There's just not a lot of information that is readily available to people. That's one thing we try to do with our site. If I can help an animal to have a better life, I'm going to do everything I can.
For more information or help with any pet issues or to find out more about volunteering or providing a foster home, go to www.starfishtothesea.org.
NEXT WEEK: Tom Norris, who is in charge of the West Nile virus spraying program in Indiana County.
EDITOR'S NOTE: Do you know someone who would be a great subject for the Monday Q&A? If so, please call Jason Levan at (724) 465-5555, ext. 270.
Crystal Collins-Johnson, at a glance...
Job: Running Starfish to the Sea, an animal rescue organization
Where I grew up: Lucernemines. I actually live in the house I grew up in.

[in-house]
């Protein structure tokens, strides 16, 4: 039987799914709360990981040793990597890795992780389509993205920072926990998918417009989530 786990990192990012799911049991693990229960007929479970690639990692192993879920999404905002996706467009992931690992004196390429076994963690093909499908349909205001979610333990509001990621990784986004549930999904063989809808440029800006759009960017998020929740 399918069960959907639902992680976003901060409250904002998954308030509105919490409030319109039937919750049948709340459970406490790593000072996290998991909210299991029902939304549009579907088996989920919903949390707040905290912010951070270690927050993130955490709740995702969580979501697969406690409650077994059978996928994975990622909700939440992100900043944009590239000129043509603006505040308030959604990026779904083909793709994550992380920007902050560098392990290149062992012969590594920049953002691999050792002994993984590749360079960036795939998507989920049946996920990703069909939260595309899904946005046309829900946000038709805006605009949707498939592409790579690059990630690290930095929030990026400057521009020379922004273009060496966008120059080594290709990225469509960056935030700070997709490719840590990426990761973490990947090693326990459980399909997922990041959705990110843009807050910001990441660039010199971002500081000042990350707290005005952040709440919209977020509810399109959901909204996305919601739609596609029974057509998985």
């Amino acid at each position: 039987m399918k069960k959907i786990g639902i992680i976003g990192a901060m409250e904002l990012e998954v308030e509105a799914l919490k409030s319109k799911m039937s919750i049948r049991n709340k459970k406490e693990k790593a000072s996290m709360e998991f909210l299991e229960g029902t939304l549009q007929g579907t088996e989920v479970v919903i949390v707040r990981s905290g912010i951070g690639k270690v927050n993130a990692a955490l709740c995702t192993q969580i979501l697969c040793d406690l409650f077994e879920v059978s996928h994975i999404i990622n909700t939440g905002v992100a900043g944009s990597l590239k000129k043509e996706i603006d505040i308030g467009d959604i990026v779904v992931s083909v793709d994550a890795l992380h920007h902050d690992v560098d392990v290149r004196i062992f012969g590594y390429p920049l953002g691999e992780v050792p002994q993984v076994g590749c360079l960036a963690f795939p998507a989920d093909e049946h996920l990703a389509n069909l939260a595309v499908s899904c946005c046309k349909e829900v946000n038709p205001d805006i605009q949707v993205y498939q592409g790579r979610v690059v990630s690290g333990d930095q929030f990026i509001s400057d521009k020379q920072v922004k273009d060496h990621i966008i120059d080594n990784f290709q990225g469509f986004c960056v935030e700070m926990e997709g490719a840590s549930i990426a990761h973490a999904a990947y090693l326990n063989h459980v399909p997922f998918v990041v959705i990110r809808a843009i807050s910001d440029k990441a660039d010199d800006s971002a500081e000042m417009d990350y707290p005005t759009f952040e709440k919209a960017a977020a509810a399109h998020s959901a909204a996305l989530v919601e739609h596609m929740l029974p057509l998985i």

Family: Husband Ross Johnson; parents
Hobbies: Dog training; I dabble in arts and crafts
Favorite food: Any kind of ice cream
Food I refuse to eat: Broccoli
Favorite movie: "The Lion King"
Favorite way to spend a day: Hiking or geocaching
Pet peeve: I don't like mean or rude people.
Life goal: To make an impact while I'm here. I want to do as much as I can to make the world a better place.
People who most inspired me: People that go out and do things for other people
Something most people don't know about me: I always wanted to be an artist.